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BMC Pregnancy Childbirth. 2019 Dec 31;20(1):1. doi: 10.1186/s12884-019-2665-0.

Urinary tract infections in pregnancy in a rural population of Bangladesh: population-based prevalence, risk factors, etiology, and antibiotic resistance.

Author information

1
Department of Pediatric Newborn Medicine, Brigham and Women's Hospital, 75 Francis Street, Boston, MA, 02115, USA. alee6@bwh.harvard.edu.
2
Department of International Health, Johns Hopkins Bloomberg School of Public Health, 615 N Wolfe St, Baltimore, MD, 21205, USA.
3
Department of Microbiology and Immunology, University of Mississippi Medical Center (UMMC), 2500 N State St, Jackson, MS, 39216, USA.
4
Department of Pediatric Newborn Medicine, Brigham and Women's Hospital, 75 Francis Street, Boston, MA, 02115, USA.
5
Maternal and Child Health Division, International Centre for Diarrhoeal Disease Research, Bangladesh (icddr,b), 68, Shaheed Tajuddin Ahmed Sarani, Mohakhali, Dhaka, 1212, Bangladesh.
6
North South University, Plot #15, Block #B, Bashundhara R/A, Dhaka, 1229, Bangladesh.
7
Bill and Melinda Gates Foundation, 440 5th Avenue North, Seattle, WA, 98109, USA.
8
Save the Children Bangladesh, House No. CWN (A) 35, Road No. 43 Gulshan 2, Dhaka, 1212, Bangladesh.
9
Institute of Epidemiology Disease Control and Research, Mohakhali, Dhaka, 1212, Bangladesh.
10
Projahnmo Research Foundation, House: 37, Road:27, Block: A, Banani, Dhaka, 1213, Bangladesh.
11
School of Community Health and Policy, Morgan State University, Baltimore, MD, 21251, USA.
12
Department of Microbiology, Dhaka Shishu Hospital, Sher-E-Banglanagar, Child Health Research Foundation, Dhaka, 1207, Bangladesh.

Abstract

BACKGROUND:

Urinary tract infection (UTI) in pregnancy, including asymptomatic bacteriuria, is associated with maternal morbidity and adverse pregnancy outcomes, including preterm birth and low birthweight. In low-middle income countries (LMICs), the capacity for screening and treatment of UTIs is limited. The objective of this study was to describe the population-based prevalence, risk factors, etiology and antimicrobial resistance patterns of UTIs in pregnancy in Bangladesh.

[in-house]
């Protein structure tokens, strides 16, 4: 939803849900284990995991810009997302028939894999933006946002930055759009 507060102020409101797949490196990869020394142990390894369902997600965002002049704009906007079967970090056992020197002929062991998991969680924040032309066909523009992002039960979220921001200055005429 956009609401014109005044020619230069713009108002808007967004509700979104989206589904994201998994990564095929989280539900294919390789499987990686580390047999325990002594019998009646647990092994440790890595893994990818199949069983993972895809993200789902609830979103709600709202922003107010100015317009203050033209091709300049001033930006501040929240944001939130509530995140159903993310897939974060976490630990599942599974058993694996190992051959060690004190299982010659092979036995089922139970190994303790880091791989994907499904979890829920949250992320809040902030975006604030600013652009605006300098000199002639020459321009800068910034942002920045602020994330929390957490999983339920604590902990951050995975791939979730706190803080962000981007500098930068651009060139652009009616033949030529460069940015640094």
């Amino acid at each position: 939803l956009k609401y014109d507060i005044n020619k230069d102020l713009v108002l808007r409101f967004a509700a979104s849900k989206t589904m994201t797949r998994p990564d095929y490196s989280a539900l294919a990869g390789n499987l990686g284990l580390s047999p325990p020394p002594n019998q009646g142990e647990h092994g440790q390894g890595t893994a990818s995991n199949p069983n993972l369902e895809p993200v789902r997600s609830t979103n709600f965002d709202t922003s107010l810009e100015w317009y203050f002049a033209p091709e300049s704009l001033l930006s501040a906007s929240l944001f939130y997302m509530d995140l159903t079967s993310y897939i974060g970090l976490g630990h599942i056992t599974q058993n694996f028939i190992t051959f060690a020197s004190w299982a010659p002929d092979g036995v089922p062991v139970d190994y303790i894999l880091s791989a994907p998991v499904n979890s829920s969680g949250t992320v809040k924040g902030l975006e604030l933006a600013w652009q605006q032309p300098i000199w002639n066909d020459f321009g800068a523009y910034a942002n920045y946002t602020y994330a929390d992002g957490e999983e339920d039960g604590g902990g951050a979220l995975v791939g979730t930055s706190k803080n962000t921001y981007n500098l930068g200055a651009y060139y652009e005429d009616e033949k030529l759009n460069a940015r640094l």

METHODS:

In a community-based cohort in Sylhet district, Bangladesh, urine specimens were collected at the household level in 4242 pregnant women (< 20 weeks gestation) for culture and antibiotic susceptibility testing. Basic descriptive analysis was performed, as well as logistic regression to calculate adjusted odds ratios (aOR) for UTI risk factors.

RESULTS:

The prevalence of UTI was 8.9% (4.4% symptomatic UTI, 4.5% asymptomatic bacteriuria). Risk factors for UTI in this population included maternal undernutrition (mid-upper arm circumference <23 cm: aOR= 1.29, 95% CI: 1.03-1.61), primiparity (aOR= 1.45, 95% CI: 1.15-1.84), and low paternal education (no education: aOR= 1.56, 95% CI: 1.09-2.22). The predominant uro-pathogens were E. coli (38% of isolates), Klebsiella (12%), and staphyloccocal species (23%). Group B streptococcus accounted for 5.3% of uro-pathogens. Rates of antibiotic resistance were high, with only two-thirds of E. coli susceptible to 3rd generation cephalosporins.

CONCLUSIONS:

In Sylhet, Bangladesh, one in 11 women had a UTI in pregnancy, and approximately half of cases were asymptomatic. There is a need for low-cost and accurate methods for UTI screening in pregnancy and efforts to address increasing rates of antibiotic resistance in LMIC.

KEYWORDS:

Antimicrobial resistance; Asymptomatic bacteriuria; Bangladesh; Maternal morbidity; Pregnancy; Risk factors; Urinary tract infection

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